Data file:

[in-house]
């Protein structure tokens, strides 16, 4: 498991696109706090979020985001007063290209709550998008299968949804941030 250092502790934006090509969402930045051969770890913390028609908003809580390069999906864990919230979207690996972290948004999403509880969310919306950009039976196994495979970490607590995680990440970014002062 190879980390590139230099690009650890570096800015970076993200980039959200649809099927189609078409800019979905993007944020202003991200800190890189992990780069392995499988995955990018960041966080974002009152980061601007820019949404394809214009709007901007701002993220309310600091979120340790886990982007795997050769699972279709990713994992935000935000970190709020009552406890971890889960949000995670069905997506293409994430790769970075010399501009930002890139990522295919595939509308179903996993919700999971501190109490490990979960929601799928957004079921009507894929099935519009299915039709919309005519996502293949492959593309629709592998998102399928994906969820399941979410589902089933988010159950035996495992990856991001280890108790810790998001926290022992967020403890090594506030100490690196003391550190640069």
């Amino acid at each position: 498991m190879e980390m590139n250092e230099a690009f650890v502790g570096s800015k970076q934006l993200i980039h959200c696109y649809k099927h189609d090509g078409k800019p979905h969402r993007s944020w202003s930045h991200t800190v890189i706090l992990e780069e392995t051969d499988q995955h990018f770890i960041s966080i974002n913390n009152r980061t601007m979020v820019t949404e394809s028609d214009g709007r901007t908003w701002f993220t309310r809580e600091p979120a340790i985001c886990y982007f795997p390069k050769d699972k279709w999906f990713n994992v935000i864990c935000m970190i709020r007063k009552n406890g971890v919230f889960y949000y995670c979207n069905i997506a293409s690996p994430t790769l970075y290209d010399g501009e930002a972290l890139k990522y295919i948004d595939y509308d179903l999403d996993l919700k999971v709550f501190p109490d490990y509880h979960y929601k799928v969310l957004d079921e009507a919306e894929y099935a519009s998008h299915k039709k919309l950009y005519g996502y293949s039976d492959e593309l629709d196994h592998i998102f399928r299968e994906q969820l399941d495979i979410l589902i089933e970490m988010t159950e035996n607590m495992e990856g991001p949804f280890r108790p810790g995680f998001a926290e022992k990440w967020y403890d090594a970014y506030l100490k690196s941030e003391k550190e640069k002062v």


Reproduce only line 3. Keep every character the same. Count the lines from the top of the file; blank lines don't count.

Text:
């Amino acid at each position: 498991m190879e980390m590139n250092e230099a690009f650890v502790g570096s800015k970076q934006l993200i980039h959200c696109y649809k099927h189609d090509g078409k800019p979905h969402r993007s944020w202003s930045h991200t800190v890189i706090l992990e780069e392995t051969d499988q995955h990018f770890i960041s966080i974002n913390n009152r980061t601007m979020v820019t949404e394809s028609d214009g709007r901007t908003w701002f993220t309310r809580e600091p979120a340790i985001c886990y982007f795997p390069k050769d699972k279709w999906f990713n994992v935000i864990c935000m970190i709020r007063k009552n406890g971890v919230f889960y949000y995670c979207n069905i997506a293409s690996p994430t790769l970075y290209d010399g501009e930002a972290l890139k990522y295919i948004d595939y509308d179903l999403d996993l919700k999971v709550f501190p109490d490990y509880h979960y929601k799928v969310l957004d079921e009507a919306e894929y099935a519009s998008h299915k039709k919309l950009y005519g996502y293949s039976d492959e593309l629709d196994h592998i998102f399928r299968e994906q969820l399941d495979i979410l589902i089933e970490m988010t159950e035996n607590m495992e990856g991001p949804f280890r108790p810790g995680f998001a926290e022992k990440w967020y403890d090594a970014y506030l100490k690196s941030e003391k550190e640069k002062v």